|Type||anti-ship / air-to-surface missiles|
|Place of origin||China|
|In service||prior to 2006 – present|
|Manufacturer||Hongdu Aviation Industry Corporation|
|Produced||prior to 2006|
|Warhead||30 kg warhead|
|Speed||≈ Mach 0.85|
|ARH / ImIR IR / TV|
|Air & surface|
The TL-10 (Tian Long - 10) or Sky Dragon (天龙) - 10 is a light anti-ship missile unveiled in the Zhuhai Airshow in 2004 in China, and it is the Chinese equivalent of the French MM-15TT / AS-15TT light anti-ship missile developed by Aérospatiale.
The development of the TL program appeared to have started in the mid-1990s and were originally identified as the FL-8 (TL-10) and FL-9 (TL-6) under China National Aero Technology Import & Export Company (CATIC). The program and missiles were officially revealed in the Zhuhai Airshow in 2004 by the China Aerospace Science and Industry Corporation (CASIC).
At the Zhuhai Airshow, two versions, TL-10A and TL-10B were revealed, A with the television seeker and the B with the radar seeker. The manufacturer revealed that plans to develop additional seekers such as imaging infrared were already in progress, that would enable the installation of the TL-10 on air and land platforms.
TL-10 along with TL-6 are both developed and manufactured by Hongdu Aviation Industry Corporation, and the philosophy is identical to that of its French equivalent MM-15TT / AS-15TT light anti-ship missile developed by Aérospatiale.
There are thousands small of fast attack craft and patrol boats armed with anti-ship missiles that pose great threats, but are not cost effective to engage with traditional anti-ship missiles such as Harpoon and Exocet that are designed to engage large warships. Thus, it has been proved necessary to develop a light anti-ship missile to engage these small yet highly lethal boats. TL-10, like C-701 is the Chinese answer to this problem.
TL-10 is specifically designed to engage boats displacing 500 tons or less, and when launched, the missile will first climb to enable the seeker to acquire targets, and then immediately descend down to sea-skimming cruise altitude during its flight. Like the anti-ship version of the C-701, TL-10 is also armed with a television seeker that is interchangeable with TL-6. However, unlike the C-701 guidance has an additional command option which enables the operator to alter the targets, TL-10 is a purely fire-and-forget weapon. Western sources have claimed that the Iranian anti-ship missile Kowsar which is manufactured by the Iran Aviation Industries Organization is based on TL-10 while the Nasr is based on the TL-6.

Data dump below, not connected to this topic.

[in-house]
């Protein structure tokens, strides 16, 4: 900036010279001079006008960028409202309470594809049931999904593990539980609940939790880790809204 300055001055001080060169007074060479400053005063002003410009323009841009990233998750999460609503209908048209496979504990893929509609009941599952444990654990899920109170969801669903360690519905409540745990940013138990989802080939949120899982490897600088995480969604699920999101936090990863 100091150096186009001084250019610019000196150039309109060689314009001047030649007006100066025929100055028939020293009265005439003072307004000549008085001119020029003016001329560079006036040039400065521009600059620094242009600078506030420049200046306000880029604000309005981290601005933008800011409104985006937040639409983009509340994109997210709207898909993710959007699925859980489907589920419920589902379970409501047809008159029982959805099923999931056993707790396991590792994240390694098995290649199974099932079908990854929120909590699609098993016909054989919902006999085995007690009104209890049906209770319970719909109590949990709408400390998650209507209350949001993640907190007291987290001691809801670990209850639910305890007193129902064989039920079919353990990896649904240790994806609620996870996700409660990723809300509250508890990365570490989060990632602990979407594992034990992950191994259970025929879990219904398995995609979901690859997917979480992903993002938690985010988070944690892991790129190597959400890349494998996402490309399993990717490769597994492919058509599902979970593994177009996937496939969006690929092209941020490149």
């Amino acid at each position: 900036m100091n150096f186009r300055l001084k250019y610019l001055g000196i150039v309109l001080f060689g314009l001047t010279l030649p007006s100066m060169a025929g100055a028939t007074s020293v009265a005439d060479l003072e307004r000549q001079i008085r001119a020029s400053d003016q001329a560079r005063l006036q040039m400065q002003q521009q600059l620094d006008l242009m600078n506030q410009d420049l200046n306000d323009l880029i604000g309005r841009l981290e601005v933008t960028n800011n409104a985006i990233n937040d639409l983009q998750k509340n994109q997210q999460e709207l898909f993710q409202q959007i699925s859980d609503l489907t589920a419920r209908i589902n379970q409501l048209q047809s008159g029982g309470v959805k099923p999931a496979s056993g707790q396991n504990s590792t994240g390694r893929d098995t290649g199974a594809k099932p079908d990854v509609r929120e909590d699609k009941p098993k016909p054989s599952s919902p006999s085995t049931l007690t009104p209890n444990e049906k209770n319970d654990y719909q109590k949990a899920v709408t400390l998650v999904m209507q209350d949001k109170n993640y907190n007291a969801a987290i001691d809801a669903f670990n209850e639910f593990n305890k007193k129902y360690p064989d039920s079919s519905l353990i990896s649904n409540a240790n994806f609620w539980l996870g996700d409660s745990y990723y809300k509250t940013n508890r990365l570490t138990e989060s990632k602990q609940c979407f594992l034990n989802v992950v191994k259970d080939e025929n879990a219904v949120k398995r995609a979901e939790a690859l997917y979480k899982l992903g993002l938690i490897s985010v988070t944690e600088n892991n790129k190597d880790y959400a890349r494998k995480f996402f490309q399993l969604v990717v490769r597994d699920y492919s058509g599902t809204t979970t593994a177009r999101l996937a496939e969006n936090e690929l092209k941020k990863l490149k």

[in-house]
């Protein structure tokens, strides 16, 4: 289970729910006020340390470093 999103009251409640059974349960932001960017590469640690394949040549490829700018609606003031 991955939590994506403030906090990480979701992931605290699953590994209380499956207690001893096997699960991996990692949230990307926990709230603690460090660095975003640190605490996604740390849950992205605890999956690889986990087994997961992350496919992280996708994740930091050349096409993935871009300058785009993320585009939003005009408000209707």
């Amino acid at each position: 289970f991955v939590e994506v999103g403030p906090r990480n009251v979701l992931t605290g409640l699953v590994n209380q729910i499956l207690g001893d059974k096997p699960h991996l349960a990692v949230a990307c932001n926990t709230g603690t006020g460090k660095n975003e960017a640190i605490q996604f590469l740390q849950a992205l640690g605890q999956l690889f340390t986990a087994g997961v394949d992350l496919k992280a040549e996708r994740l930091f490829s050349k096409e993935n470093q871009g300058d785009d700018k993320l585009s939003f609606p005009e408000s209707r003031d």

At the Zhuhai airshow in 2006, the manufacturer revealed the plan already in development to install this missile on various platforms including aircraft, surface ships, and land vehicles. However, like most light anti-ship missiles in the world, it is certain that this missile would not be launched from submarines, as the manufacturer has confirmed. The version that has been successfully completed is the ship-to-ship version, hence the designation JJ/TL-10 at the 6th Zhuhai airshow in 2006, where JJ stands for Jian Jian (舰舰), meaning Ship (to) Ship. Another version developed was KJ/TL-10, the air-launched version, with KJ stands for Kong Jian (空舰), meaning Air (to) ship.
FL-8 (FL = Fei Long / Feilong, or 飞龙 in Chinese, meaning Flying Dragon) is the cheaper coastal defense version of TL-10. Following the tradition of Silkworm missile, a land-based version with the lowest requirement is also developed for this missile: as the missile is stored in a controlled environment in a warehouse on land, the salinity, temperature and relative humidity requirements for the missile itself are greatly reduced. Because it is designed and deployed on land, the associate C4I systems can be located separately: the distributed system prevents electromagnetic interference, and if the C4I system is attacked, the distributed nature of the FL-8 would greatly reduce casualties and damage.
Kowsar (or Kosar) is the Iranian version of TL-10. Noor (missile), the Iranian version of C-802, was previously often widely but erroneously credited by many as the missile that had hit Israeli corvette INS Hanit in the 2006 Lebanon War by Hezbollah, while post incident analysis has suggested that the missiles used was actually much smaller Kowsar instead.
A new version of TL-10 appeared made its public debut at the 7th Zhuhai Airshow held at the end of 2008, together with its larger cousin TL-2. Developed by Hongdu Aviation Industry Corporation, the same manufacturer of TL-10, the new missile is designated as TL-1, and appears almost identical to TL-10. Not much information of TL-1 was released in detail at the air show, and based on scattered technical information published in China, it has been suggested that TL-1 is an upgraded TL-10 with a data link added, so that in addition to the original fire-and-forget capability, the only capability present on TL-10, there is an extra capability present on TL-1: operators can select to attack a different target other than the original one, if a greater threat has been identified after launching TL-1. These are other speculations on TL-1, such as TL-10 was purely for export, while TL-1 is the designation for domestic Chinese use, but these have yet to be verified when more detailed technical information is released in the future. Although the manufacturer has claimed that TL-1 can be deployed from various platform, the sample shown at the 7th Zhuhai Airshow was ship-born only, designated as JJ/TL-1, with JJ stands for Jian Jian (舰舰), meaning Ship (to) Ship.
- Length: 2500 mm
- Diameter: 180 mm
- Wingspan: 568 mm
- Weight: 105 kg
- Warhead: 30 kg, semi-armor piecing
- Powerplant: twin thrust chamber, solid rocket motor
- Speed: Mach 0.85
- Range: 4–15 km
- Guidance: Electro-optics/INS
- Kill probability: 0.85
- Developer: Hongdu Aviation Industry Corporation